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J Interprof Care. 2013 May;27(3):238-45. doi: 10.3109/13561820.2012.745489. Epub 2012 Dec 3.

Teaching interprofessional teamwork in medical and nursing education in Norway: a content analysis.

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  • 1University of Stavanger, Department of Health Studies, N-4036 Stavanger, Norway. ingunn.aase@uis.no

Abstract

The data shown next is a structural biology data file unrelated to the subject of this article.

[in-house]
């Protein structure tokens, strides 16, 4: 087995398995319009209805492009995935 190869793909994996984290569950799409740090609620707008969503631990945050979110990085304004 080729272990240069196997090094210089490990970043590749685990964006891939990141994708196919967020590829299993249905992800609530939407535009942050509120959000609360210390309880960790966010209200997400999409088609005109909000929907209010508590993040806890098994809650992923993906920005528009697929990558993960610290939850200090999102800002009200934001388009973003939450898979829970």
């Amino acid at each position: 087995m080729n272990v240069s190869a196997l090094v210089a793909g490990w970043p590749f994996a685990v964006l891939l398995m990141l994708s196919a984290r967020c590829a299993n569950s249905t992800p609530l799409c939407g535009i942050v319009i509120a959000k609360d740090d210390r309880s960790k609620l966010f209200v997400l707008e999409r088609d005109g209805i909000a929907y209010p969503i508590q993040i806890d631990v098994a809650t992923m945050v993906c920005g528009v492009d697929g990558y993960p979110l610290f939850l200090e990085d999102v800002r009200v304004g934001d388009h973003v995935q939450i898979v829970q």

The notions of interprofessional education and interprofessional teamwork have attained widespread acceptance, partly because lack of teamwork has been tentatively linked to adverse incidents in healthcare. By analyzing data from 32 educational institutions, this study identifies the status of interprofessional teamwork in all nursing and medical education in Norway. The study programs issued by the 32 educational institutions were subject to content analysis, distilling the ambitions and goals for teaching interprofessional teamwork. Study program coordinators were approached and asked to what degree interprofessional teamwork was actually introduced in lecturing and clinical training. Results indicate that the medical and nursing schools clearly aspire to teach interprofessional teamwork and that this has largely been achieved when it comes to theoretical teaching. Although three of the four medical programs have integrated interprofessional teamwork into their clinical training, there is a gap in the nursing programs where introduction of interprofessional teamwork in clinical training has been limited. Current challenges are related to organizational issues (e.g. lack of institutional collaboration), practical difficulties (e.g. finding time to bring students of various professions together) and possibly managerial issues (e.g. lack of strategic perspective and change management).

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